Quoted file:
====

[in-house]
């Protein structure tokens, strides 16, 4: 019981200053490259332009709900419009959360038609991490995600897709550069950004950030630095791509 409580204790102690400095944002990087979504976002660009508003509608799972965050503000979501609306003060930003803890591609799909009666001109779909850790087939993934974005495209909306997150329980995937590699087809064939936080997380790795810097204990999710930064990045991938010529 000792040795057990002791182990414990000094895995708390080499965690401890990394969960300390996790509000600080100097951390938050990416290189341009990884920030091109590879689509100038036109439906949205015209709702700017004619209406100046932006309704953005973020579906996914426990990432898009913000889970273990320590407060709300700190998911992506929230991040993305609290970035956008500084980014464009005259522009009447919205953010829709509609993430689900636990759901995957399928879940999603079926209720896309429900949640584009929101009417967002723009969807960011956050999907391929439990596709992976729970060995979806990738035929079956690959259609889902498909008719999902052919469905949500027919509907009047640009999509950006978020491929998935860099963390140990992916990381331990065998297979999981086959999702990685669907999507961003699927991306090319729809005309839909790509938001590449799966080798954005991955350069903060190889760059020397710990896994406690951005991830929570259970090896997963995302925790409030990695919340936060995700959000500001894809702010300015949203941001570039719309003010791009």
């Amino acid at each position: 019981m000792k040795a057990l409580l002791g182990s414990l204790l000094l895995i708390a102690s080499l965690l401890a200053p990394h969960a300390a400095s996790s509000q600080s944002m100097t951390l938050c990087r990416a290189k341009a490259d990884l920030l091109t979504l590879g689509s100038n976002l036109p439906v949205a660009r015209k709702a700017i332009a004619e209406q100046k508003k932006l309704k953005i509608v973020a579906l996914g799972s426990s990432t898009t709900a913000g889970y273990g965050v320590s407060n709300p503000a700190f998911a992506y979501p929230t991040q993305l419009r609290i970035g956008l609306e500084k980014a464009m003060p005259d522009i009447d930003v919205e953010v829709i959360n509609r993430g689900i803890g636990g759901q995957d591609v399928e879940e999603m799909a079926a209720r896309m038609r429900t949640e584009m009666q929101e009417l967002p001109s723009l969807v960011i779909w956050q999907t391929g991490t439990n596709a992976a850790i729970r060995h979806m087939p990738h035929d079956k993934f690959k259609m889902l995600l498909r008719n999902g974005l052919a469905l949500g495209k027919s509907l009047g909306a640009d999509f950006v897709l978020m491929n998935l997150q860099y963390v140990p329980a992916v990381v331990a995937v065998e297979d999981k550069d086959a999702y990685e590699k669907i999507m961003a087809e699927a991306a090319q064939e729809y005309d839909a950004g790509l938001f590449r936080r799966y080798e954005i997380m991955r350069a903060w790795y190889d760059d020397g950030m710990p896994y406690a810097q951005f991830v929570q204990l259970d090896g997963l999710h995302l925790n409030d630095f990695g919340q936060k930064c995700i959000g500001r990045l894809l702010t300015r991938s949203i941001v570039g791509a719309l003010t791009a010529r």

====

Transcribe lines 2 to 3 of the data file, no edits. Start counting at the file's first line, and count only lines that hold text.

């Protein structure tokens, strides 16, 4: 019981200053490259332009709900419009959360038609991490995600897709550069950004950030630095791509 409580204790102690400095944002990087979504976002660009508003509608799972965050503000979501609306003060930003803890591609799909009666001109779909850790087939993934974005495209909306997150329980995937590699087809064939936080997380790795810097204990999710930064990045991938010529 000792040795057990002791182990414990000094895995708390080499965690401890990394969960300390996790509000600080100097951390938050990416290189341009990884920030091109590879689509100038036109439906949205015209709702700017004619209406100046932006309704953005973020579906996914426990990432898009913000889970273990320590407060709300700190998911992506929230991040993305609290970035956008500084980014464009005259522009009447919205953010829709509609993430689900636990759901995957399928879940999603079926209720896309429900949640584009929101009417967002723009969807960011956050999907391929439990596709992976729970060995979806990738035929079956690959259609889902498909008719999902052919469905949500027919509907009047640009999509950006978020491929998935860099963390140990992916990381331990065998297979999981086959999702990685669907999507961003699927991306090319729809005309839909790509938001590449799966080798954005991955350069903060190889760059020397710990896994406690951005991830929570259970090896997963995302925790409030990695919340936060995700959000500001894809702010300015949203941001570039719309003010791009």
């Amino acid at each position: 019981m000792k040795a057990l409580l002791g182990s414990l204790l000094l895995i708390a102690s080499l965690l401890a200053p990394h969960a300390a400095s996790s509000q600080s944002m100097t951390l938050c990087r990416a290189k341009a490259d990884l920030l091109t979504l590879g689509s100038n976002l036109p439906v949205a660009r015209k709702a700017i332009a004619e209406q100046k508003k932006l309704k953005i509608v973020a579906l996914g799972s426990s990432t898009t709900a913000g889970y273990g965050v320590s407060n709300p503000a700190f998911a992506y979501p929230t991040q993305l419009r609290i970035g956008l609306e500084k980014a464009m003060p005259d522009i009447d930003v919205e953010v829709i959360n509609r993430g689900i803890g636990g759901q995957d591609v399928e879940e999603m799909a079926a209720r896309m038609r429900t949640e584009m009666q929101e009417l967002p001109s723009l969807v960011i779909w956050q999907t391929g991490t439990n596709a992976a850790i729970r060995h979806m087939p990738h035929d079956k993934f690959k259609m889902l995600l498909r008719n999902g974005l052919a469905l949500g495209k027919s509907l009047g909306a640009d999509f950006v897709l978020m491929n998935l997150q860099y963390v140990p329980a992916v990381v331990a995937v065998e297979d999981k550069d086959a999702y990685e590699k669907i999507m961003a087809e699927a991306a090319q064939e729809y005309d839909a950004g790509l938001f590449r936080r799966y080798e954005i997380m991955r350069a903060w790795y190889d760059d020397g950030m710990p896994y406690a810097q951005f991830v929570q204990l259970d090896g997963l999710h995302l925790n409030d630095f990695g919340q936060k930064c995700i959000g500001r990045l894809l702010t300015r991938s949203i941001v570039g791509a719309l003010t791009a010529r």